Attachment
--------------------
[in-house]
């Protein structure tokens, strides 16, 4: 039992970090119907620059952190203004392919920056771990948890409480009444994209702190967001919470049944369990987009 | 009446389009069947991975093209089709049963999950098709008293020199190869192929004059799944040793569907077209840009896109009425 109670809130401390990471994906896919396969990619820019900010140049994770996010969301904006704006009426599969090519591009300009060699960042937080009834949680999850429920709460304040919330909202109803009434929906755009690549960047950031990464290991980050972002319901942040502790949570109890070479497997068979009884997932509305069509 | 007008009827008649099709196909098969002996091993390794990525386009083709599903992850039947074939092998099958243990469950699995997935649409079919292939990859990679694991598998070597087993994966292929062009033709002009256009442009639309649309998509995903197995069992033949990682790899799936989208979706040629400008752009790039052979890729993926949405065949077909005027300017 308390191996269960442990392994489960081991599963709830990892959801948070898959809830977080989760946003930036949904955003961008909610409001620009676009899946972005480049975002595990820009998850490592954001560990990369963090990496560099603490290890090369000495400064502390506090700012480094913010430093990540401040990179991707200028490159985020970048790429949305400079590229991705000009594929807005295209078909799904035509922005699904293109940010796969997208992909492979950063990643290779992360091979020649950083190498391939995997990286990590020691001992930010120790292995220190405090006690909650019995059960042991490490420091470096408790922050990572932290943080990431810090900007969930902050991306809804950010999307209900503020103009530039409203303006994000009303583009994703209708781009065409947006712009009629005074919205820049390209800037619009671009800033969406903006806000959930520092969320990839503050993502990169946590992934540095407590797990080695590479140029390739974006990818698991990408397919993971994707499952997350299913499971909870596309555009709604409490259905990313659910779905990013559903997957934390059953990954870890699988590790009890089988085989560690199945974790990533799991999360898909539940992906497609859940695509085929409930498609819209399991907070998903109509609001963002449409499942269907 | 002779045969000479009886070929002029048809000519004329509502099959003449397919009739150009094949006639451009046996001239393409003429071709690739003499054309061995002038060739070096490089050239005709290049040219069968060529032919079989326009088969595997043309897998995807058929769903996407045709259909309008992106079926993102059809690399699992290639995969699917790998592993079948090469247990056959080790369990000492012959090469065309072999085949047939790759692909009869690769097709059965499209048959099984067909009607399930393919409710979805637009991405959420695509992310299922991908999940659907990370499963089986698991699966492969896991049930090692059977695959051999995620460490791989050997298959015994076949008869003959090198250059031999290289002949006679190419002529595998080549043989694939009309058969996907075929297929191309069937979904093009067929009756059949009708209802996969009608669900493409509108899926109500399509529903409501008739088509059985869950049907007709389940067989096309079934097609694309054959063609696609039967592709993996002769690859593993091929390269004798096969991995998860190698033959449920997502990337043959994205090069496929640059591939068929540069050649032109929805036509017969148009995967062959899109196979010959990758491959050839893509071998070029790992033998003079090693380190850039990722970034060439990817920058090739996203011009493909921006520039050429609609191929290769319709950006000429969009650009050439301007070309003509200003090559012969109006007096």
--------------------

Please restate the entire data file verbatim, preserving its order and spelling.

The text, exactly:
[in-house]
């Protein structure tokens, strides 16, 4: 039992970090119907620059952190203004392919920056771990948890409480009444994209702190967001919470049944369990987009 | 009446389009069947991975093209089709049963999950098709008293020199190869192929004059799944040793569907077209840009896109009425 109670809130401390990471994906896919396969990619820019900010140049994770996010969301904006704006009426599969090519591009300009060699960042937080009834949680999850429920709460304040919330909202109803009434929906755009690549960047950031990464290991980050972002319901942040502790949570109890070479497997068979009884997932509305069509 | 007008009827008649099709196909098969002996091993390794990525386009083709599903992850039947074939092998099958243990469950699995997935649409079919292939990859990679694991598998070597087993994966292929062009033709002009256009442009639309649309998509995903197995069992033949990682790899799936989208979706040629400008752009790039052979890729993926949405065949077909005027300017 308390191996269960442990392994489960081991599963709830990892959801948070898959809830977080989760946003930036949904955003961008909610409001620009676009899946972005480049975002595990820009998850490592954001560990990369963090990496560099603490290890090369000495400064502390506090700012480094913010430093990540401040990179991707200028490159985020970048790429949305400079590229991705000009594929807005295209078909799904035509922005699904293109940010796969997208992909492979950063990643290779992360091979020649950083190498391939995997990286990590020691001992930010120790292995220190405090006690909650019995059960042991490490420091470096408790922050990572932290943080990431810090900007969930902050991306809804950010999307209900503020103009530039409203303006994000009303583009994703209708781009065409947006712009009629005074919205820049390209800037619009671009800033969406903006806000959930520092969320990839503050993502990169946590992934540095407590797990080695590479140029390739974006990818698991990408397919993971994707499952997350299913499971909870596309555009709604409490259905990313659910779905990013559903997957934390059953990954870890699988590790009890089988085989560690199945974790990533799991999360898909539940992906497609859940695509085929409930498609819209399991907070998903109509609001963002449409499942269907 | 002779045969000479009886070929002029048809000519004329509502099959003449397919009739150009094949006639451009046996001239393409003429071709690739003499054309061995002038060739070096490089050239005709290049040219069968060529032919079989326009088969595997043309897998995807058929769903996407045709259909309008992106079926993102059809690399699992290639995969699917790998592993079948090469247990056959080790369990000492012959090469065309072999085949047939790759692909009869690769097709059965499209048959099984067909009607399930393919409710979805637009991405959420695509992310299922991908999940659907990370499963089986698991699966492969896991049930090692059977695959051999995620460490791989050997298959015994076949008869003959090198250059031999290289002949006679190419002529595998080549043989694939009309058969996907075929297929191309069937979904093009067929009756059949009708209802996969009608669900493409509108899926109500399509529903409501008739088509059985869950049907007709389940067989096309079934097609694309054959063609696609039967592709993996002769690859593993091929390269004798096969991995998860190698033959449920997502990337043959994205090069496929640059591939068929540069050649032109929805036509017969148009995967062959899109196979010959990758491959050839893509071998070029790992033998003079090693380190850039990722970034060439990817920058090739996203011009493909921006520039050429609609191929290769319709950006000429969009650009050439301007070309003509200003090559012969109006007096």